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Friday, 8 June 1928

Mr FENTON (Maribyrnong) . - It appears to me that the extra words which the Attorney-General proposes to insert in section 25a are unnecessary.Would it not be sufficient to say, " The court shall, in making its awards, provide so far as possible for uniformity in an industry " ?

Mr Latham - The words which it is proposed to insert give an indication to the court that, if it thinks proper, certain things shall be done. It is a more definite indication of the intention of Parliament.

Mr FENTON - It opens up a very wide field.

Mr Latham - I do not think so. The power of the court is limited by the other words in the section. The direction to the court to consider certain matters " so far as possible" and "in so far as the court thinks proper," are, I think, quite reconcilable.

Mr FENTON - The court which is mentioned here is presided over by one judge.

Mr Latham - If the court is dealing with a reduction or a determination of standard hours, it will consist of three judges, but other matters may be dealt with by a single judge.

Mr FENTON - The AttorneyGeneral used as an illustration the awards which had been granted, covering conditions of employment in the Sunshine Harvester Works. If the court gave an award which included say, engineers, blacksmiths, carpenters, moulders, painters, &c, much irritation would be caused.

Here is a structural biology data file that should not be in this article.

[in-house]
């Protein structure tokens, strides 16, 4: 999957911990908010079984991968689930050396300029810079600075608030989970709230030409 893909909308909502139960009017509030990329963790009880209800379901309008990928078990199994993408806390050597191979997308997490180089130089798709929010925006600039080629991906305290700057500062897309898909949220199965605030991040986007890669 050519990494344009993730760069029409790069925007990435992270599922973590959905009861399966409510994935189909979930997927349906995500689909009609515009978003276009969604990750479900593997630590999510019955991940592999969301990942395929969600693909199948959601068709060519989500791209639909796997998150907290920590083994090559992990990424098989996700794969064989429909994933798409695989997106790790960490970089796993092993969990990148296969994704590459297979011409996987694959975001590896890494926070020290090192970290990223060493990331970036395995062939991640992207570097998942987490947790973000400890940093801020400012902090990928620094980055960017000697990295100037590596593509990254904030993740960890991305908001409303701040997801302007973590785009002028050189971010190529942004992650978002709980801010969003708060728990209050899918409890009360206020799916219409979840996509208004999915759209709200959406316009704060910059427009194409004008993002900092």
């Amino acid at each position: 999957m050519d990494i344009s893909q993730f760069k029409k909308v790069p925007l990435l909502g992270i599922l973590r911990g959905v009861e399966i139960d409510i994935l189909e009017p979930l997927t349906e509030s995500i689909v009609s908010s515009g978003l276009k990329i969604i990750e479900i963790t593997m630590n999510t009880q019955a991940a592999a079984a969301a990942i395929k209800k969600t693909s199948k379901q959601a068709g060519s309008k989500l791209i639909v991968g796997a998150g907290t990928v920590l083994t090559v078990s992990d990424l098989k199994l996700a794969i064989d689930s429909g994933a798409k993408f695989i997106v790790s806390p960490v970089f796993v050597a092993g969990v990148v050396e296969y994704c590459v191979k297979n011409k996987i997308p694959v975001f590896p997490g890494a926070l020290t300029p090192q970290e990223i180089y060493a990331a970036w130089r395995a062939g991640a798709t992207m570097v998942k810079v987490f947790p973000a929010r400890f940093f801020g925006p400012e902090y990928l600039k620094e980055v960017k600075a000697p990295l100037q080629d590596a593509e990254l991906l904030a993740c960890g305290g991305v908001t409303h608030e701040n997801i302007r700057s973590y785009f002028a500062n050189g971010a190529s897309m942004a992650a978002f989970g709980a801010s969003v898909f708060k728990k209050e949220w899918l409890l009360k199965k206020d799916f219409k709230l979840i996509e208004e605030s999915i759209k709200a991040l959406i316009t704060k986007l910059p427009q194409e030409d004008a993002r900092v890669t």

Mr Latham - This section does not deal with industry awards as distinct from craft awards.

Mr FENTON - If a judge, in giving his award, were to disturb the customs and traditions associated with craft unions, it would lead to all kinds of trouble.

Mr Latham - I agree that that is a matter which must be carefully watched.

Mr FENTON - If a judge says that all those engaged in working on the metal side of an industry, or on the woodworking side, ought to be placed in one union, it is likely to lead to dissatisfaction amongst the men. In an industry such as the McKay Harvester Works, some men are engaged in work which is more unpleasant, or more unhealthy, than -that being done by others, and this may be a quite sufficient reason for their having a shorter working week. We must guard against the possibility of the judges doing anything which might have the effect of driving the employees into one great union. If the workers feel that they cannot carry out the award of the court, and still keep intact the customs and practices established by long usage, they may be forced to join with others in one great union. I do not wish to see anything done which will take from the workers their right to maintain the customs and traditions which they have enjoyed in the past.

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